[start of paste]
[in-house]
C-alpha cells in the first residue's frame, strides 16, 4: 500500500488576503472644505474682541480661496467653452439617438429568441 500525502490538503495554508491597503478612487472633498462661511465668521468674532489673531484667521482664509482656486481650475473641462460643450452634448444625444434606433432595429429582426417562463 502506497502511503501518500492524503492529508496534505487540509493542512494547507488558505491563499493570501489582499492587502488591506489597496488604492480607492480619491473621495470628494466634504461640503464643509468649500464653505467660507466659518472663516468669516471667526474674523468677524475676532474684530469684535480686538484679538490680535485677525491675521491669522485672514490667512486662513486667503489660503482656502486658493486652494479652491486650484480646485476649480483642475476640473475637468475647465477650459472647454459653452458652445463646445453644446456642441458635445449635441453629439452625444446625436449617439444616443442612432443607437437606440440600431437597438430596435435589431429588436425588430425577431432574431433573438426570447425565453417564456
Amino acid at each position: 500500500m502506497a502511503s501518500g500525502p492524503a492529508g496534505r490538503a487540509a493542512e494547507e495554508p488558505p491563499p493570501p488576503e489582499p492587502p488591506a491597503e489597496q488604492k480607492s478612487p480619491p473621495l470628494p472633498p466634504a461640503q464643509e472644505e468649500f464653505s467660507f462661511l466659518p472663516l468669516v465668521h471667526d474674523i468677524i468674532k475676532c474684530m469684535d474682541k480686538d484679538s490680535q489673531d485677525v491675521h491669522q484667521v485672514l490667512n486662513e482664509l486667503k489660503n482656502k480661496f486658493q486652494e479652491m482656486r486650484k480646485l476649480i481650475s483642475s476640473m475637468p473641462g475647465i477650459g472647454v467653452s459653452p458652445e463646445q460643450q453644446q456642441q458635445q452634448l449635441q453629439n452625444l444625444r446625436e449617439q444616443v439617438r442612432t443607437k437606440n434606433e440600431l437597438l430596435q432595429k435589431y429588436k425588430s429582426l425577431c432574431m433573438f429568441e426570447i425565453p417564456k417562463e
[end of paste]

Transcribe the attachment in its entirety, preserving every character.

[in-house]
C-alpha cells in the first residue's frame, strides 16, 4: 500500500488576503472644505474682541480661496467653452439617438429568441 500525502490538503495554508491597503478612487472633498462661511465668521468674532489673531484667521482664509482656486481650475473641462460643450452634448444625444434606433432595429429582426417562463 502506497502511503501518500492524503492529508496534505487540509493542512494547507488558505491563499493570501489582499492587502488591506489597496488604492480607492480619491473621495470628494466634504461640503464643509468649500464653505467660507466659518472663516468669516471667526474674523468677524475676532474684530469684535480686538484679538490680535485677525491675521491669522485672514490667512486662513486667503489660503482656502486658493486652494479652491486650484480646485476649480483642475476640473475637468475647465477650459472647454459653452458652445463646445453644446456642441458635445449635441453629439452625444446625436449617439444616443442612432443607437437606440440600431437597438430596435435589431429588436425588430425577431432574431433573438426570447425565453417564456
Amino acid at each position: 500500500m502506497a502511503s501518500g500525502p492524503a492529508g496534505r490538503a487540509a493542512e494547507e495554508p488558505p491563499p493570501p488576503e489582499p492587502p488591506a491597503e489597496q488604492k480607492s478612487p480619491p473621495l470628494p472633498p466634504a461640503q464643509e472644505e468649500f464653505s467660507f462661511l466659518p472663516l468669516v465668521h471667526d474674523i468677524i468674532k475676532c474684530m469684535d474682541k480686538d484679538s490680535q489673531d485677525v491675521h491669522q484667521v485672514l490667512n486662513e482664509l486667503k489660503n482656502k480661496f486658493q486652494e479652491m482656486r486650484k480646485l476649480i481650475s483642475s476640473m475637468p473641462g475647465i477650459g472647454v467653452s459653452p458652445e463646445q460643450q453644446q456642441q458635445q452634448l449635441q453629439n452625444l444625444r446625436e449617439q444616443v439617438r442612432t443607437k437606440n434606433e440600431l437597438l430596435q432595429k435589431y429588436k425588430s429582426l425577431c432574431m433573438f429568441e426570447i425565453p417564456k417562463e